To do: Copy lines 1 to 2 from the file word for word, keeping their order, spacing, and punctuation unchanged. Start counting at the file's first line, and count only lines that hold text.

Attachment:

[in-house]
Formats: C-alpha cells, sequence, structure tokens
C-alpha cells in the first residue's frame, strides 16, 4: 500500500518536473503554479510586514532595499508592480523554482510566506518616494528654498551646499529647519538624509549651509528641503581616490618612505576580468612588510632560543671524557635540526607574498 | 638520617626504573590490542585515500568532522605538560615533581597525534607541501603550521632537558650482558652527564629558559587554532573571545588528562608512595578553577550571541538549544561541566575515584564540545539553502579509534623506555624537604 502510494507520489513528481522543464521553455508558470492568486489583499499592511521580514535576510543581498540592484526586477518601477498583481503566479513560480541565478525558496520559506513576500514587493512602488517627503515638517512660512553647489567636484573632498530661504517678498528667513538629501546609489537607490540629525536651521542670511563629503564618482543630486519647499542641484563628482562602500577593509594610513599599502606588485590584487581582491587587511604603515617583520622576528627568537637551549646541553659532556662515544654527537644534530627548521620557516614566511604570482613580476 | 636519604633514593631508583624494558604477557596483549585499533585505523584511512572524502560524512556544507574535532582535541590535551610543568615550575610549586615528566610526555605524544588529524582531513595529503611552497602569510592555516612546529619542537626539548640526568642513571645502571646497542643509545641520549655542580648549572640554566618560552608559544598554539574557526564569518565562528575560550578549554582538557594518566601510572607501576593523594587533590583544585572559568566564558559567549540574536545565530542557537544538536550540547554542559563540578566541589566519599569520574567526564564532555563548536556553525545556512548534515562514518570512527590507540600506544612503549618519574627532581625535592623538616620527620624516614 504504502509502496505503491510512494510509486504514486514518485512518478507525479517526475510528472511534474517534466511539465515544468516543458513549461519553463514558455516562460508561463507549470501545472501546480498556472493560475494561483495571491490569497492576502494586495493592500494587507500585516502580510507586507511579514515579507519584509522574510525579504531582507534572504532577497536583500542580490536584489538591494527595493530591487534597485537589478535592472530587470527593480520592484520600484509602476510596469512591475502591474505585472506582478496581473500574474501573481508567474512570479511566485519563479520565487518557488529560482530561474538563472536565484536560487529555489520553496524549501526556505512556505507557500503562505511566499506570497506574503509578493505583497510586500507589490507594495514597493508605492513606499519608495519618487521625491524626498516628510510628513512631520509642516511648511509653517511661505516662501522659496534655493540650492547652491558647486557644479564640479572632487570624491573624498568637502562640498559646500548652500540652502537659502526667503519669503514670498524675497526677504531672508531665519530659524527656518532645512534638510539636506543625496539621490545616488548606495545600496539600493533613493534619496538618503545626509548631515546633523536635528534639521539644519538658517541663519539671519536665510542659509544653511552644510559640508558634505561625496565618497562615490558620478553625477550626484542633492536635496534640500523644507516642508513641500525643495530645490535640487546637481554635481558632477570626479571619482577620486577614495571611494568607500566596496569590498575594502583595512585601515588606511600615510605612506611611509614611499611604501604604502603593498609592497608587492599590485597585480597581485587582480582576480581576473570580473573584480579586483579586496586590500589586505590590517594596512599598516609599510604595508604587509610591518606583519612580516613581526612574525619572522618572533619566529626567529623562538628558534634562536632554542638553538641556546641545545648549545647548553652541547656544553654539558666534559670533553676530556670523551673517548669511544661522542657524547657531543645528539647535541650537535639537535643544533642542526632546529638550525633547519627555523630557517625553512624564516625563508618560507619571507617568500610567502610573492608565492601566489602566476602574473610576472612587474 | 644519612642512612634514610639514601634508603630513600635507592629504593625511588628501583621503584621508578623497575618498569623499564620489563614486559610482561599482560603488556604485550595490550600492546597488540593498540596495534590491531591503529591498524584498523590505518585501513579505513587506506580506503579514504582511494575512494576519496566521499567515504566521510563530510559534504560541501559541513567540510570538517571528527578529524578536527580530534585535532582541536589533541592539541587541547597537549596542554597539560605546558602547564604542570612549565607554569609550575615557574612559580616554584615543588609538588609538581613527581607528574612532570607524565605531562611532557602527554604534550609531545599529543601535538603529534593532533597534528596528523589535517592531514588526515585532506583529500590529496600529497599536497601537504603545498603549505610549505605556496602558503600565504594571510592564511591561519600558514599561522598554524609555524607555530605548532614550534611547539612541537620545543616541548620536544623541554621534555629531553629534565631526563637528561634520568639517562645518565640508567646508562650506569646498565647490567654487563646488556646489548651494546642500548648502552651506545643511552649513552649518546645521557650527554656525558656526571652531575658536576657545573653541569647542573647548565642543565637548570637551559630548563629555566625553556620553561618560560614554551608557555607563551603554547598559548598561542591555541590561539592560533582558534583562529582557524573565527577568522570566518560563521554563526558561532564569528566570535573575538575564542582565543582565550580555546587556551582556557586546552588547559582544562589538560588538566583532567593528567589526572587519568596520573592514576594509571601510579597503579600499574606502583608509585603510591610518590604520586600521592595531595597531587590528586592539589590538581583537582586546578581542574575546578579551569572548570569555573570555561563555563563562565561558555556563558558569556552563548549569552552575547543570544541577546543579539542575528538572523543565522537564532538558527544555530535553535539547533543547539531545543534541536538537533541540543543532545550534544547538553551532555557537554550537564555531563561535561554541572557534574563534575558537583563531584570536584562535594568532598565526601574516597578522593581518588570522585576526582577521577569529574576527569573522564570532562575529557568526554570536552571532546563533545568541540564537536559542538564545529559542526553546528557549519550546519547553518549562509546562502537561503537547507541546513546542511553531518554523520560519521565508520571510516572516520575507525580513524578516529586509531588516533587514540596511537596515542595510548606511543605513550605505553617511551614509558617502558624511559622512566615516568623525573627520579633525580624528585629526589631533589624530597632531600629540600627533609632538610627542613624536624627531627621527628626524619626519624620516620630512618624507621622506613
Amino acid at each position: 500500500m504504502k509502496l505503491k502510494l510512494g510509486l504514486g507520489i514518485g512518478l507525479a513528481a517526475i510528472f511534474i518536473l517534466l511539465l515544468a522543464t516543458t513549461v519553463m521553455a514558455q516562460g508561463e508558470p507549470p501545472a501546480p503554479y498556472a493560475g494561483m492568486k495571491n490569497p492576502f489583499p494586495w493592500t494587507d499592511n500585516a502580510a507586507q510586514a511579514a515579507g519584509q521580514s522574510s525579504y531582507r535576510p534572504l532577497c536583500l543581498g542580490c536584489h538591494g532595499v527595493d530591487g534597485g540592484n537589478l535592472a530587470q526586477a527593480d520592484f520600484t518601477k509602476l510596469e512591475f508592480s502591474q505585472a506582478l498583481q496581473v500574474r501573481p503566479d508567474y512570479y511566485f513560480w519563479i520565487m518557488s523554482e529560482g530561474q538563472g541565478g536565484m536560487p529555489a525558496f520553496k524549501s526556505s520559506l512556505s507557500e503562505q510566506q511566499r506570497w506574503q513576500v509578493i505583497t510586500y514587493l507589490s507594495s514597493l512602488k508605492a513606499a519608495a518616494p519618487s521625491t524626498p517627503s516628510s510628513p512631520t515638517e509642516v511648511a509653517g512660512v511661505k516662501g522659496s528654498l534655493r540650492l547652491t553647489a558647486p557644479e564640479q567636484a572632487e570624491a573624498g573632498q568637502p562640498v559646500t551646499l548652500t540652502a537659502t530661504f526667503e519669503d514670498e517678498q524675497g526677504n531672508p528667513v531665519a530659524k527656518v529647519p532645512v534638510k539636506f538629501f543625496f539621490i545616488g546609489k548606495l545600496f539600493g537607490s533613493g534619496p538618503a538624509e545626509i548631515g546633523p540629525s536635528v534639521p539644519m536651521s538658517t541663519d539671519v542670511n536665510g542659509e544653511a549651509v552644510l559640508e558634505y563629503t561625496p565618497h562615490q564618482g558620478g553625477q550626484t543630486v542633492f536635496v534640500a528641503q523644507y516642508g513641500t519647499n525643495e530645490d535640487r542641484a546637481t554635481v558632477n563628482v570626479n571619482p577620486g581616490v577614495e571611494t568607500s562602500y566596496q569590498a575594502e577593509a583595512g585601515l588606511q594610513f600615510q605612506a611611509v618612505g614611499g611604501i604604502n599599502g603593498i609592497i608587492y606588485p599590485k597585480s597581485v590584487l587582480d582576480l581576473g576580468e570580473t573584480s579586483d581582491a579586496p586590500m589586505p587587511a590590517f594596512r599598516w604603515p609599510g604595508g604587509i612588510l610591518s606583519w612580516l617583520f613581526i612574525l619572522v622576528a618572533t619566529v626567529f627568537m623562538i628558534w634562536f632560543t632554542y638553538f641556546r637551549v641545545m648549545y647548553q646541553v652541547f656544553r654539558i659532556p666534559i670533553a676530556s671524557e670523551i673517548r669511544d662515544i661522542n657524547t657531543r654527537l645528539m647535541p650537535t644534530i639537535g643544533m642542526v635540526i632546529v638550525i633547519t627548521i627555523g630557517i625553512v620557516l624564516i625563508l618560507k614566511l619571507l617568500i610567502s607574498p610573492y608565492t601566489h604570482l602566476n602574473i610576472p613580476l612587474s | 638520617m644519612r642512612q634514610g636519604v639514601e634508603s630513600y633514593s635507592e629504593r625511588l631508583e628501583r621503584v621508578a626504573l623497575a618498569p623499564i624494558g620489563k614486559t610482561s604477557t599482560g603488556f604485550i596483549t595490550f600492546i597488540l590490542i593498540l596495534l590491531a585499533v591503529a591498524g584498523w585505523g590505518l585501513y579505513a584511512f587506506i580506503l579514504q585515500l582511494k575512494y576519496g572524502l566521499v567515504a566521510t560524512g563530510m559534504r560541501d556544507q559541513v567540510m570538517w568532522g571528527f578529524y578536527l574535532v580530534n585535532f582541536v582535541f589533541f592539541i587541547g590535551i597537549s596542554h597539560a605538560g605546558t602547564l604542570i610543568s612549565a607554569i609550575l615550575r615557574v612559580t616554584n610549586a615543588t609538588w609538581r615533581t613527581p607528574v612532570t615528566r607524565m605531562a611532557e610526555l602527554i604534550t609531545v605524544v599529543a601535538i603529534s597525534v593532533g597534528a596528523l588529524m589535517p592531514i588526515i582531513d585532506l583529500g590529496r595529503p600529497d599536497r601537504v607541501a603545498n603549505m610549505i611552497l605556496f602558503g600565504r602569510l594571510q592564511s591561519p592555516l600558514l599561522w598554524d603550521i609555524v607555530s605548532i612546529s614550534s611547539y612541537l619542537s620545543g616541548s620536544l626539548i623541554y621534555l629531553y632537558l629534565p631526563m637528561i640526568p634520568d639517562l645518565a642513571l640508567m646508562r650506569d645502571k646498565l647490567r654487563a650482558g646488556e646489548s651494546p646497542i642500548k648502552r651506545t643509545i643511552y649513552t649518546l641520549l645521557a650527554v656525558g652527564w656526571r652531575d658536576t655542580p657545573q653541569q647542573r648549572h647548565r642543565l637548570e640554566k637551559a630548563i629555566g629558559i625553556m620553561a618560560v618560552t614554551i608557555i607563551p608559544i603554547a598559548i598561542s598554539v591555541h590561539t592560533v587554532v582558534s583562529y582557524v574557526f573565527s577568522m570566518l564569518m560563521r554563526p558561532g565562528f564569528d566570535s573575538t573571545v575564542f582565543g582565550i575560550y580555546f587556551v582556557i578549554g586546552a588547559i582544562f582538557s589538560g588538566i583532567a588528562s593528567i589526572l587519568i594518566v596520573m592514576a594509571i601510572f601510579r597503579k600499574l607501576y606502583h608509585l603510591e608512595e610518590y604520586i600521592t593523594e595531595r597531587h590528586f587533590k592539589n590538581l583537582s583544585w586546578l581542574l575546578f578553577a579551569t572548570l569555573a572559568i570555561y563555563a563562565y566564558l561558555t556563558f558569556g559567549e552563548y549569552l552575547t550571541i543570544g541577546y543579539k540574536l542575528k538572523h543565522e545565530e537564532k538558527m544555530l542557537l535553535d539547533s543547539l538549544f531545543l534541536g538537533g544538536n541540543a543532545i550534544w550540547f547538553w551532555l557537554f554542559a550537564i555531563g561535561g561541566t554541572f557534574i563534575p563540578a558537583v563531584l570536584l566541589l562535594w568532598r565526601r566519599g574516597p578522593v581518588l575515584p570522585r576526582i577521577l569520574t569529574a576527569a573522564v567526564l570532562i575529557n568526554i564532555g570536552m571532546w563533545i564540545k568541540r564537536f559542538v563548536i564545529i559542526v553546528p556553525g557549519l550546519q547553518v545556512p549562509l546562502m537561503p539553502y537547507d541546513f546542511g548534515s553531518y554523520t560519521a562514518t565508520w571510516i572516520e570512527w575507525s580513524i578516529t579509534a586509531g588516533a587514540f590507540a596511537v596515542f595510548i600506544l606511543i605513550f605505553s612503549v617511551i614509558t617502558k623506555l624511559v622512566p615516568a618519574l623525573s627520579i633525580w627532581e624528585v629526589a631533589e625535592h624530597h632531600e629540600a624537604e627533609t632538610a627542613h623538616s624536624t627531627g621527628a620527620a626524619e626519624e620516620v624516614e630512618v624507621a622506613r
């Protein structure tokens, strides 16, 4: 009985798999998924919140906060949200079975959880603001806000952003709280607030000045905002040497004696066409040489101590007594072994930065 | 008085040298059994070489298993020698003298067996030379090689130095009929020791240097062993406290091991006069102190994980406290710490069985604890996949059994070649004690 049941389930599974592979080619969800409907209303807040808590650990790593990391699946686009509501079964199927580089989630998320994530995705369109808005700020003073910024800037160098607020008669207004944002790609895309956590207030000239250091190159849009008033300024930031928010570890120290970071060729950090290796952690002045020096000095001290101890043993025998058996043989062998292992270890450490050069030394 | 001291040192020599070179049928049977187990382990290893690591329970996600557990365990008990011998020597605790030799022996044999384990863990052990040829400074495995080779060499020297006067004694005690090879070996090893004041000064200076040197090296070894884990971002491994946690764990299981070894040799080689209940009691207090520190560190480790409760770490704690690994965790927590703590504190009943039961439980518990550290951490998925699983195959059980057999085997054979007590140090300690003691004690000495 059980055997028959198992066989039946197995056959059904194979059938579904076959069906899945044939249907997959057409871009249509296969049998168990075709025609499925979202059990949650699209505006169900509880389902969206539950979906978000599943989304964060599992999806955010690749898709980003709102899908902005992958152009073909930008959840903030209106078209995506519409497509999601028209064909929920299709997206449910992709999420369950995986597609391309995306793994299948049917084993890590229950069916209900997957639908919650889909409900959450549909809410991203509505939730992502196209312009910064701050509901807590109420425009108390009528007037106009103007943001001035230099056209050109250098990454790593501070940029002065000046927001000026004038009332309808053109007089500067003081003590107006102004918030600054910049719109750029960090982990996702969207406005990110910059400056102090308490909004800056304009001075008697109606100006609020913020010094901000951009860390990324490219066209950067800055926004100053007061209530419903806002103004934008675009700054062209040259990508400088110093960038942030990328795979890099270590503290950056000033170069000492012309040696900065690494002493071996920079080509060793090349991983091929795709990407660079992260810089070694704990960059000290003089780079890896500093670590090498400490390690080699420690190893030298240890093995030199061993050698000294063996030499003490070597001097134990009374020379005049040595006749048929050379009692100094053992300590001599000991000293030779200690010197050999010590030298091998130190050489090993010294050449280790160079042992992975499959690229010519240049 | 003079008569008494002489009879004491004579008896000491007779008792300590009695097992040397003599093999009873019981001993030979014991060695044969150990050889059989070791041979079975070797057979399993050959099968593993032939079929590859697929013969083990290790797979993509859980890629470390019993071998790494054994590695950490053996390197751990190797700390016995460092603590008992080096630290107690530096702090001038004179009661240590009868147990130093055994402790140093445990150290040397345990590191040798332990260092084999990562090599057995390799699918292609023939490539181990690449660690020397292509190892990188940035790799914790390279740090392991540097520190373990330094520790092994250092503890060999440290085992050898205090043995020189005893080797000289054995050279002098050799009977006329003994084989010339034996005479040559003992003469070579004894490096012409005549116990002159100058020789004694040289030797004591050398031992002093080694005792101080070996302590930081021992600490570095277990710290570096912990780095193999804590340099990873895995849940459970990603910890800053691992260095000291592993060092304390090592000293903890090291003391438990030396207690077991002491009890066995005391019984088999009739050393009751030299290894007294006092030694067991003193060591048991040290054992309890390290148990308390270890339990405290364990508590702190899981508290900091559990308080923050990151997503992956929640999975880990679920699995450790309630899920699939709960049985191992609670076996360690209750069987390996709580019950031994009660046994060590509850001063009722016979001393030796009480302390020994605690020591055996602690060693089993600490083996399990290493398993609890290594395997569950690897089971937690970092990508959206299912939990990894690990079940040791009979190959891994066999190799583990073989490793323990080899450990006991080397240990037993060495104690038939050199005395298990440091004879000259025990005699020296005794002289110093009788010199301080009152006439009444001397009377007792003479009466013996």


[in-house]
Formats: C-alpha cells, sequence, structure tokens